Monthly Archives: October 2014

4 Conditions for Innovation

Innovation is an evergreen topic.

Innovation is a requirement to stay competitive in business. Going further, there are multiple studies saying that innovation is a pre-requisite to maintaining your existence in an ever changing economy. For some the word “innovation” is code for improvement, for others it means change. While others see it as a way to bring about something completely new.

Innovation doesn’t necessarily equate with invention – but the mindset of an inventor is an aspect of innovation. Its a component of successful innovation.

Think about it this way.

There are four broad types of innovation:

  1. product
  2. process
  3. position
  4. paradigm

But underlying each of these is time & effort. For innovation is indeed the “successful exploitation of new ideas”. It is not only coming up with new ideas about products, or processes used in your business. But its about successfully exploiting these ideas.

Now, in thinking about the creation of the conditions for successful innovation. Consider the following:

  • do you accept the need to innovate, what is your attitude toward innovation?
  • are you indeed open to new, are you curious?
  • are you comfortable with the fact that other’s ideas may be better?
  • do you understand that successfully innovating takes time and effort?

And so, as you are consider these four conditions for successful innovation, you may well find that you need to develop and refine your organisational culture.  You may even have to develop and refine your own approach to innovation.

However, the successful exploitation of new ideas, whether they be product, process, position or paradigm ideas, is the outcome when these conditions are established. It ensures relevance, freshness & vibrancy.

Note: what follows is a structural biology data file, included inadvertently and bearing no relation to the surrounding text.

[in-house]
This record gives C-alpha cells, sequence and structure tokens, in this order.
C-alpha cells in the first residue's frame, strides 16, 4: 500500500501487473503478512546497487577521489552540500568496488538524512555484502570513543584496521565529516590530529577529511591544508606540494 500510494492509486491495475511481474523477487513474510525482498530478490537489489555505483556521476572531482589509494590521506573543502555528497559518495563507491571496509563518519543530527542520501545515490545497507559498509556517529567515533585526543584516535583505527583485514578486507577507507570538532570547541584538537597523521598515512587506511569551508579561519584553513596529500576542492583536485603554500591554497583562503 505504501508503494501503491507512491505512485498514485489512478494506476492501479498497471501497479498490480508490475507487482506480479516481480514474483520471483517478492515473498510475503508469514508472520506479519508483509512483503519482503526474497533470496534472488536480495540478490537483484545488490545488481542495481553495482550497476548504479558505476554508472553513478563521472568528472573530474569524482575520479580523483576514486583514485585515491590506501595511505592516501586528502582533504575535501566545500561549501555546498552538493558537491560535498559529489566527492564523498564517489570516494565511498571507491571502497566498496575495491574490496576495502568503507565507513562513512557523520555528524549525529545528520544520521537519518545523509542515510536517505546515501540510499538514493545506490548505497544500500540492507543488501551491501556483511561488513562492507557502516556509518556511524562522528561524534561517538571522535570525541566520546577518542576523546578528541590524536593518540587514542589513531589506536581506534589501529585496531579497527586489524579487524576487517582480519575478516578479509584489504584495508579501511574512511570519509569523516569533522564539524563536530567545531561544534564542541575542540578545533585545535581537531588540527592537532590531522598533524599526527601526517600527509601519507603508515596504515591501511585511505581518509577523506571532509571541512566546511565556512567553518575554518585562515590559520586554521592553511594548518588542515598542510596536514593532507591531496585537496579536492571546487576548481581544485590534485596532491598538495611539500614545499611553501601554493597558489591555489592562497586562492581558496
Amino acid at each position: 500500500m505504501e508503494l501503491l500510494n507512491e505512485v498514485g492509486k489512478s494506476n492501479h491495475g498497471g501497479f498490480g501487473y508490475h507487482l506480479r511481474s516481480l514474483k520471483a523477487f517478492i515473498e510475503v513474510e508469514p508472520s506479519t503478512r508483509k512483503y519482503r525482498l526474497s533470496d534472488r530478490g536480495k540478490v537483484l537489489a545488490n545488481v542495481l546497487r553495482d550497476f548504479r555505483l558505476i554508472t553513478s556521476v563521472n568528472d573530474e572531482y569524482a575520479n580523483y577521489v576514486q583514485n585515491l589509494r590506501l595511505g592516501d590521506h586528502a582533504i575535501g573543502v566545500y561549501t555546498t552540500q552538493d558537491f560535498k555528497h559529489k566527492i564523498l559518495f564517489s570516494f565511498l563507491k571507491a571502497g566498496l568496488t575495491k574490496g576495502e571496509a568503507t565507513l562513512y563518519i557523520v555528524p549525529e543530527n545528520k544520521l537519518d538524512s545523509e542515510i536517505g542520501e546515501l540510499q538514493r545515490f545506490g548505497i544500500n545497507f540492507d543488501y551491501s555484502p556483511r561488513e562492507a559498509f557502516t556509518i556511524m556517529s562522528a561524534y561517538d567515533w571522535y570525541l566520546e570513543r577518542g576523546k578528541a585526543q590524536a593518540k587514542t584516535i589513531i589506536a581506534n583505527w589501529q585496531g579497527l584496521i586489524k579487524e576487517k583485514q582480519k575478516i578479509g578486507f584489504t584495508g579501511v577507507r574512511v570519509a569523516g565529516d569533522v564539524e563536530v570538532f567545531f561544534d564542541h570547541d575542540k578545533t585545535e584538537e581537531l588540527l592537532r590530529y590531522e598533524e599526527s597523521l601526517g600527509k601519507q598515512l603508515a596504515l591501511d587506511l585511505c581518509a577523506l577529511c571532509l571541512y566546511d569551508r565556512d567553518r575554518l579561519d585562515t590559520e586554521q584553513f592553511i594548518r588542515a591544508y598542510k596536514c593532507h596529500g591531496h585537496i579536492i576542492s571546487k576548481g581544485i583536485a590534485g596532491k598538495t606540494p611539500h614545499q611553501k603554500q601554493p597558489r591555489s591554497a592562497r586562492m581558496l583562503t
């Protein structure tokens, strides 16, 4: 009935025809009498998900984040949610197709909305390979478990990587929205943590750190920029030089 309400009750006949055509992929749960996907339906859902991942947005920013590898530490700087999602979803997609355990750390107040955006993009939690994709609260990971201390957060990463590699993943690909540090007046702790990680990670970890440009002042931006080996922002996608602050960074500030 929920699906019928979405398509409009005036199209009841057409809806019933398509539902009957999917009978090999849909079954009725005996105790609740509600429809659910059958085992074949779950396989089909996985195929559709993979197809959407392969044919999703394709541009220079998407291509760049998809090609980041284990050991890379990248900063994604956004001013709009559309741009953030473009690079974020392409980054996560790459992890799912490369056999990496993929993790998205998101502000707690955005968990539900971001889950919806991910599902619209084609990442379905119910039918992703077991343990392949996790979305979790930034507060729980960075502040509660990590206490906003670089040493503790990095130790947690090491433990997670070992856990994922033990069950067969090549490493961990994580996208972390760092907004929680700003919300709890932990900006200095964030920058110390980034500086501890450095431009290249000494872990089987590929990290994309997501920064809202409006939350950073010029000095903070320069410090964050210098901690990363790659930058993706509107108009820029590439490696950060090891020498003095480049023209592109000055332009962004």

For more, visit Dellium Advisory, follow on Twitter, connect using LinkedIn, or review my IT-centric blog.

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Why strategy and leadership are partners

On paper at least, its straightforward. Setting a strategy infers a capacity, or at least a desire to, influence the direction of a group.

And that word “influence” infers leadership.

So, what is leadership? My favourite quote, from John Haggai, is:

“Leadership is the discipline of deliberately exerting special influence within a group to move it toward goals of beneficial permanance that fulfill the group’s real needs.”

That leadership is all about influence. About deliberately exerting that influence.

That the aim of leadership is about outcomes. Those outcomes should be what the group’s real needs are.

And leadership is about legacy. Its about outcomes of permanence. Goals of beneficial permanence.

Thus, the arena of strategic planning is intertwined with the arena of leadership.

Now, we can get caught up in the types of leaders (autocratic, bureaucratic, charismatic, etc). And yes, we can start discussing the types of strategy (design, planning, positioning, emergent, and so on). We can even debate the types of intelligences that are best for leaders (analytical, cognitive, social, et al).

But when discussion and thinking turn to strategy. Part of that communication and reflection must include a recognition that at some point you will turn to an aspect of leadership.

 
For more, visit Dellium Advisory, follow on Twitter, connect using LinkedIn, or review my IT-centric blog.